To remove your baseboards, mark where you need to remove your boards and use a multi tool to cut your baseboard while it’s still on the wall. Then, score the caulk line with a utility knife, and use a crowbar and mallet to slowly pry them from the wall. They come out pretty easily!
Next, add 2x4s to the back wall, the front of where your bench will be, on both the left and right sides, and in the center for support.
Use pocket hole screws to secure them together if you want them to be extra sturdy! I used nails to hold ours together since the bench wasn’t going to get super heavy use.
Next, cut down a plywood sheet to fit exactly on top of your 2×4 frame. Sand down the edges, then nail it into the 2x4s to hold it in place!
Go ahead and caulk around all the edges and where the plywood meets your 2×4 frame. Then prime and paint this platform before you move on to the next step. It will make your life way easier!
STEP 3: TIME TO BUILD UP!
Now that your platform is done, it’s time to build up! Start by taking more measurements to figure out exactly how tall your bench will be again, and keep those in mind with the platform already built.
I went ahead and added a 1/4″ sheet of plywood to my back wall and added sides for my bench using 3/4″ plywood to allow the sides to support the top of the bench. Keep in mind that when you add the top and front of your bench, that will add some height and depth as well! If you follow my plans, it’ll add 3/4″ of height and depth! So keep that in mind when adding the back and sides of your bench!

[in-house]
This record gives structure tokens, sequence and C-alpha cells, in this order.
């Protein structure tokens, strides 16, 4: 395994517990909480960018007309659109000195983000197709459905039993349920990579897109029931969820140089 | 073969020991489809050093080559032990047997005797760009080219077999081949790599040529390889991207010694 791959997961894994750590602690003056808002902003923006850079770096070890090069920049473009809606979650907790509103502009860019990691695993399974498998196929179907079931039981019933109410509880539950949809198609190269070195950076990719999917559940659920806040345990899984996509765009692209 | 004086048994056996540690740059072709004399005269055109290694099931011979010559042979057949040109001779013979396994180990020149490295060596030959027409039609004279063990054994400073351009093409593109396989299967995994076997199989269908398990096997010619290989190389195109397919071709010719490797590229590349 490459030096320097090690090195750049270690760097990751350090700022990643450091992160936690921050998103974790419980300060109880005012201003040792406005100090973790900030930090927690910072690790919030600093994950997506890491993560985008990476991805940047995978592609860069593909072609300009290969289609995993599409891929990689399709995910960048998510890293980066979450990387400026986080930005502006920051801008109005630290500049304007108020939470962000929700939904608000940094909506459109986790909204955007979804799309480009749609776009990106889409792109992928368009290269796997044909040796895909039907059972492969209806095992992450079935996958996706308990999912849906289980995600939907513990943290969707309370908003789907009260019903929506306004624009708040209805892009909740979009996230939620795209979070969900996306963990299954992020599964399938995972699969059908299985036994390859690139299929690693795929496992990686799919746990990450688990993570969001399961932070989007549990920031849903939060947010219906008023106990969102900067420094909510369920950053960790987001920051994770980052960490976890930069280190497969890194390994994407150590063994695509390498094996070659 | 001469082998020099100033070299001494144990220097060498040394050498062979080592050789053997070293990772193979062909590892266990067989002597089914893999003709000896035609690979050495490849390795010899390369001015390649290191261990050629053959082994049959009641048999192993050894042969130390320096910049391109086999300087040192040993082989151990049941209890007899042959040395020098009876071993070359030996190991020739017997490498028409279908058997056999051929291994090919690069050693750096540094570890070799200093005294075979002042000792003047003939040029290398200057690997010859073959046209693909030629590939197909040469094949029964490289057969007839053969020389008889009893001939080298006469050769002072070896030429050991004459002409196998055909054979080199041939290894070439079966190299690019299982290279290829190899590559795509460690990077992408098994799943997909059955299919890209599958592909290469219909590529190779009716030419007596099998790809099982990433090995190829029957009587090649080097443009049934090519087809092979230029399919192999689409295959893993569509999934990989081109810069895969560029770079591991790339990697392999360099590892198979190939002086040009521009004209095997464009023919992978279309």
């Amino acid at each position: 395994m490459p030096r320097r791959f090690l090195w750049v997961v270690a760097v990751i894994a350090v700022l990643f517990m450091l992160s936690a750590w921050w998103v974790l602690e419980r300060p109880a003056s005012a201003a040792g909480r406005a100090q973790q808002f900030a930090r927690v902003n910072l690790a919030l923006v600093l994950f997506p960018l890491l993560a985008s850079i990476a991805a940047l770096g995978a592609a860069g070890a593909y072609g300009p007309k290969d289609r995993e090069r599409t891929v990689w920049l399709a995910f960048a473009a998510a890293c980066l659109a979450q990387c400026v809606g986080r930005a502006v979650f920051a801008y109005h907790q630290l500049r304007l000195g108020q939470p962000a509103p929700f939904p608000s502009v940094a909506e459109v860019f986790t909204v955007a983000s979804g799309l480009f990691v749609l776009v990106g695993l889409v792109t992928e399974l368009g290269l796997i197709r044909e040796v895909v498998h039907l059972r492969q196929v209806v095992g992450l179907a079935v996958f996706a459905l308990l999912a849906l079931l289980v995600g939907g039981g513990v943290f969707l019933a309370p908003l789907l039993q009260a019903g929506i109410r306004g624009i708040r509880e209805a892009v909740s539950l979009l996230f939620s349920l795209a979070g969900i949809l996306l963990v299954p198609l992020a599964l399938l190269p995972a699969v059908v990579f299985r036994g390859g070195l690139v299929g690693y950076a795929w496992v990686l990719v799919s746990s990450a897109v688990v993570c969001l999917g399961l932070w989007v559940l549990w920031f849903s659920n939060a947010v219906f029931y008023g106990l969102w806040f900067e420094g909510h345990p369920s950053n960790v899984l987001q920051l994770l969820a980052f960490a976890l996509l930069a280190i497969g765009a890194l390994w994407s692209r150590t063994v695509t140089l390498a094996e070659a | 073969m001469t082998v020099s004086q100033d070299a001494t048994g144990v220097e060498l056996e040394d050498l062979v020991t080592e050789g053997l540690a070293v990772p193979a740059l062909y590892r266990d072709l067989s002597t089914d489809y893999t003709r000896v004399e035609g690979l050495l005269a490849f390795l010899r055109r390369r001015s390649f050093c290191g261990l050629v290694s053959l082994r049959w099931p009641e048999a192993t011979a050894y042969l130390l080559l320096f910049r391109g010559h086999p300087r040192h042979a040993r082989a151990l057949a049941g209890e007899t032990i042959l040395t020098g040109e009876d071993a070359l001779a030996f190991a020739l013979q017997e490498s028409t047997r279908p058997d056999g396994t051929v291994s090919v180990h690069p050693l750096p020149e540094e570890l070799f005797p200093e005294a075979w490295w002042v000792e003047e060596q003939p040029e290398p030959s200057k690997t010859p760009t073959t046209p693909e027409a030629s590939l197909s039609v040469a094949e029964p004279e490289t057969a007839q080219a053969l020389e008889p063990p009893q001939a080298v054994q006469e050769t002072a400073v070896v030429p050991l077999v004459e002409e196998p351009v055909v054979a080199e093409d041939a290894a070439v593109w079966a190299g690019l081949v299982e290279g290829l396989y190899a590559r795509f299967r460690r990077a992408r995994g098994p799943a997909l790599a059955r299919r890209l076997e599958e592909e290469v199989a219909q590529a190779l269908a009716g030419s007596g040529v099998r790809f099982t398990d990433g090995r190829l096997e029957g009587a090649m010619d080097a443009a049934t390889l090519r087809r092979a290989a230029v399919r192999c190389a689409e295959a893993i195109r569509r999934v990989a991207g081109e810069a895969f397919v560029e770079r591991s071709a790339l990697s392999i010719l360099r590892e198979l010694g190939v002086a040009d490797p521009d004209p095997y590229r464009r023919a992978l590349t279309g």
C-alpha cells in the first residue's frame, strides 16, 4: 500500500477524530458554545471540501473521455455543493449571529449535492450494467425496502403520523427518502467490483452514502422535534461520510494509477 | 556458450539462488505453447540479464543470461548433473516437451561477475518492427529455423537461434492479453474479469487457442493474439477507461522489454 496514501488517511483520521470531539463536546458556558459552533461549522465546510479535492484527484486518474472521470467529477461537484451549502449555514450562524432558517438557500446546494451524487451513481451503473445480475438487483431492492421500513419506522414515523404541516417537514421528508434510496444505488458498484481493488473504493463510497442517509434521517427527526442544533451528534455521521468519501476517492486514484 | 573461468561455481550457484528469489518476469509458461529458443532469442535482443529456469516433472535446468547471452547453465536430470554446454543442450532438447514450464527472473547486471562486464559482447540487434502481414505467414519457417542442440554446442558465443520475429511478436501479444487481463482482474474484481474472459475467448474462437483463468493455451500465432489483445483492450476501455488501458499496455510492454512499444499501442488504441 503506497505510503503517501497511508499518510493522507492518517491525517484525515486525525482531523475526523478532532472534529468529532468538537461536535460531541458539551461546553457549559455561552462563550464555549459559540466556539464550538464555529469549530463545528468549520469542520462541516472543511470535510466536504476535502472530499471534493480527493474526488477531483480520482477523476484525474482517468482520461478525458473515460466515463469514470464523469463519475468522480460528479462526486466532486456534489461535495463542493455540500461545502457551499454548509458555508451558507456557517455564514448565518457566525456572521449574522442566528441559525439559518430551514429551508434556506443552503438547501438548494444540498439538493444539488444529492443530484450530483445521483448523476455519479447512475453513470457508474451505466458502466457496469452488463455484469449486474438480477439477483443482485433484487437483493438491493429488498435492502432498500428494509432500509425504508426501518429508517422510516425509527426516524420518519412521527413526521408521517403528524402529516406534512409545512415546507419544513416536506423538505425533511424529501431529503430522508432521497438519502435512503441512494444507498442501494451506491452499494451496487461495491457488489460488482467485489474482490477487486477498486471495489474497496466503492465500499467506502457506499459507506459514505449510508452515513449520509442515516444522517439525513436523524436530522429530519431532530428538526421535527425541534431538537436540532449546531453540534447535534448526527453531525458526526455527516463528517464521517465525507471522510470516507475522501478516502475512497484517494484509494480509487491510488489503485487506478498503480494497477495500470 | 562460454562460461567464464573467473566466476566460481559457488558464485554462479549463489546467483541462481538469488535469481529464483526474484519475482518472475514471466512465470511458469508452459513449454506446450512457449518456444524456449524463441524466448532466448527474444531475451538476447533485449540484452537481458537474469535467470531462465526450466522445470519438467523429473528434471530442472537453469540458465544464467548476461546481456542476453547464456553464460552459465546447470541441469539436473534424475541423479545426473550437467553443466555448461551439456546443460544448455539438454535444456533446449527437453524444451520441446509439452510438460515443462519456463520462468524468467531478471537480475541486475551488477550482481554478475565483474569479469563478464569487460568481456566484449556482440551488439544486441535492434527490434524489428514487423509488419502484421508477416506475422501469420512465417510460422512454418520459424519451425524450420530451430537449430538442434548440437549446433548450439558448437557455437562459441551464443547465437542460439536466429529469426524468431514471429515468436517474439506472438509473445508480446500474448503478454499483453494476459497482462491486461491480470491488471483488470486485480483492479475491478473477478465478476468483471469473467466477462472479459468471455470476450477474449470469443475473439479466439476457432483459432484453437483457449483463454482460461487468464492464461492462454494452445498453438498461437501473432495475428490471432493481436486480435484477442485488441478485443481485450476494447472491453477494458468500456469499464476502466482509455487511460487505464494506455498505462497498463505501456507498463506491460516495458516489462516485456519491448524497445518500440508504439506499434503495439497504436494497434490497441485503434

I secured the sides with wood glue and pocked hole screws so they’d be nice and sturdy! And I just nailed the back panel into the wall since that was more for aesthetic and not support!
Once those were done, I added 2 3/4″ plywood dividers in my bench as well to allow for customized storage and more support for the top of the bench! I cut these the same size as my sides and measured to allow them to be evenly spaced in the bench. Secure these with wood glue and pocket hole screws as well.
Next, go ahead and cut down a piece of 3/4″ plywood (or melamine panel) for the front of your bench, then nail it into your left and right-hand sides along with the dividers through the front of the board. Make sure it’s level on top! This will support your lid!
STEP 4: INSTALL & SECURE THE TOP OF YOUR BENCH